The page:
Understanding who you are as a brand is arguably the hardest part of this process. From here on out, building your brand message framework gets much easier.
Next up? Understanding your target audience.
Marketing is all about building a relationship with your audience. The more you know about their needs, wants, and desires, the easier it will be to connect with them.
But if this is the first time you’re creating a brand message framework, I don’t recommend super in-depth surveys or hours of research. Because honestly, in the early stages of business, it’s not that necessary.
In the meantime though, I recommend gathering intel through easy methods instead, like reading through…
Trust me, these two places will have a goldmine of insights about your audience.
Even if you only spend 10-15 minutes reading through both you’ll start to notice patterns about their buyer persona types. What are the pain points that bring people to you? What are they hoping to get out of your product or service? What makes them anxious or concerned about investing in you? What greater goal or desire does your product or service help them get closer to?
Obviously, you need to confirm whether or not the audience you served in the past is who you want to serve in the future. But regardless, it gives you a great starting point for getting a look inside their brains, how they think, and how you can connect with them through your brand.
With a good handle on your brand’s verbal identity and your target audience, it’s finally time to check out what your competitors are up to. And specifically, where they stand in relation to your brand.
A word of guidance: your competition probably isn’t who you think it is. For example, if you’re a small athletic shoe brand, your competition isn’t Nike. Instead, it’s the other small shoe brands marketing to the same audience as you are.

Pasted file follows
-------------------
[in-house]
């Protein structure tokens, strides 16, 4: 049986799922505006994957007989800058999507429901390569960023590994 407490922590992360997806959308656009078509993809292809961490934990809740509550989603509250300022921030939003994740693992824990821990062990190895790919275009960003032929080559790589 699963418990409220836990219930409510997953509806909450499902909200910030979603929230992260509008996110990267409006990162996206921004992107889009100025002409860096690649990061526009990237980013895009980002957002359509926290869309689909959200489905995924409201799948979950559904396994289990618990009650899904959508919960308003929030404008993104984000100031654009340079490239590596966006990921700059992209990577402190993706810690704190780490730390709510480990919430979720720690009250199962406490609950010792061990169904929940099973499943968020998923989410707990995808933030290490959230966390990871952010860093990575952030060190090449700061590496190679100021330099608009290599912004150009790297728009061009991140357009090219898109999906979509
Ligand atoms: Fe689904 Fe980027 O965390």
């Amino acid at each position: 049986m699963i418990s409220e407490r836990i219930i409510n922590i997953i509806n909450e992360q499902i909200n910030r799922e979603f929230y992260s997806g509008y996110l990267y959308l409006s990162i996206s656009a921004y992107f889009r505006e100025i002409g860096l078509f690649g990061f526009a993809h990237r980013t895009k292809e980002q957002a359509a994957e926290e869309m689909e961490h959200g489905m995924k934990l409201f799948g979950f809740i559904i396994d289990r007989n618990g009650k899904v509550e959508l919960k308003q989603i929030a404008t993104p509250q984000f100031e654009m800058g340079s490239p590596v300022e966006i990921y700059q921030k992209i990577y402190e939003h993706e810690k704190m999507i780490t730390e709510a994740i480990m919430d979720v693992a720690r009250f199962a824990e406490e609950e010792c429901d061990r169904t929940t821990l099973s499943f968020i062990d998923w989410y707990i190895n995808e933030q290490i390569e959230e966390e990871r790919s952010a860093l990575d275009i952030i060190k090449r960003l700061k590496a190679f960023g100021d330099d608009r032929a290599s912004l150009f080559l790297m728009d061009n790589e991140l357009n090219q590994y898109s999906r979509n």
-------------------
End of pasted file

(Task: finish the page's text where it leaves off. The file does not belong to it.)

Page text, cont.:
The same goes for your brand. Don’t compare yourself to the industry giants. It’s not just like comparing apples to oranges — it’s like comparing an apple to an entire orange grove. Those industry giants are playing a different game than you.
Look at the competition that’s closest to you in size, with a similar audience as you, so you can really discover your differences and similarities with a fine tooth comb.
Just like you read through your website copy, social media posts, and content, read through theirs.
What’s their brand personality like? Who are they selling to? What products and services do they offer? And how are all of these either similar or different to what you’re doing?
This is how you’ll find gaps you can easily fill. Then if you have the time, just for fun, look for the brands you align with that are totally outside your industry. Me, as a copywriter, I follow a lot of slow-living lifestyle bloggers and poets because it ties in nicely with my brand. Perhaps you have your own brands that you draw inspiration from that could influence your brand message moving forward.
When you understand your verbal identity as a brand, your audience, and your competition, you have a solid brand message framework to help you market your business.
All three influence each other, too. Knowing your audience like the back of your hand doesn’t mean anything if you haven’t created a brand identity they can truly connect with. But a strong verbal brand identity could be completely off-kilter if you have no idea what the competition is doing. All three influence each other. When one falls short, they all fall short.
This is a lot to take in, so I’ve created The Art of Pivoting Your Business & Message to help break down the process even more for you.
Or if you’re ready to dive deep into building out your entire Brand Messaging Guide, you can learn more about how it works here.
Action-packed methods so your website can spark connections swiftly. Around the same time it takes to finish a leisurely afternoon stroll with a good friend — we should really do those more often.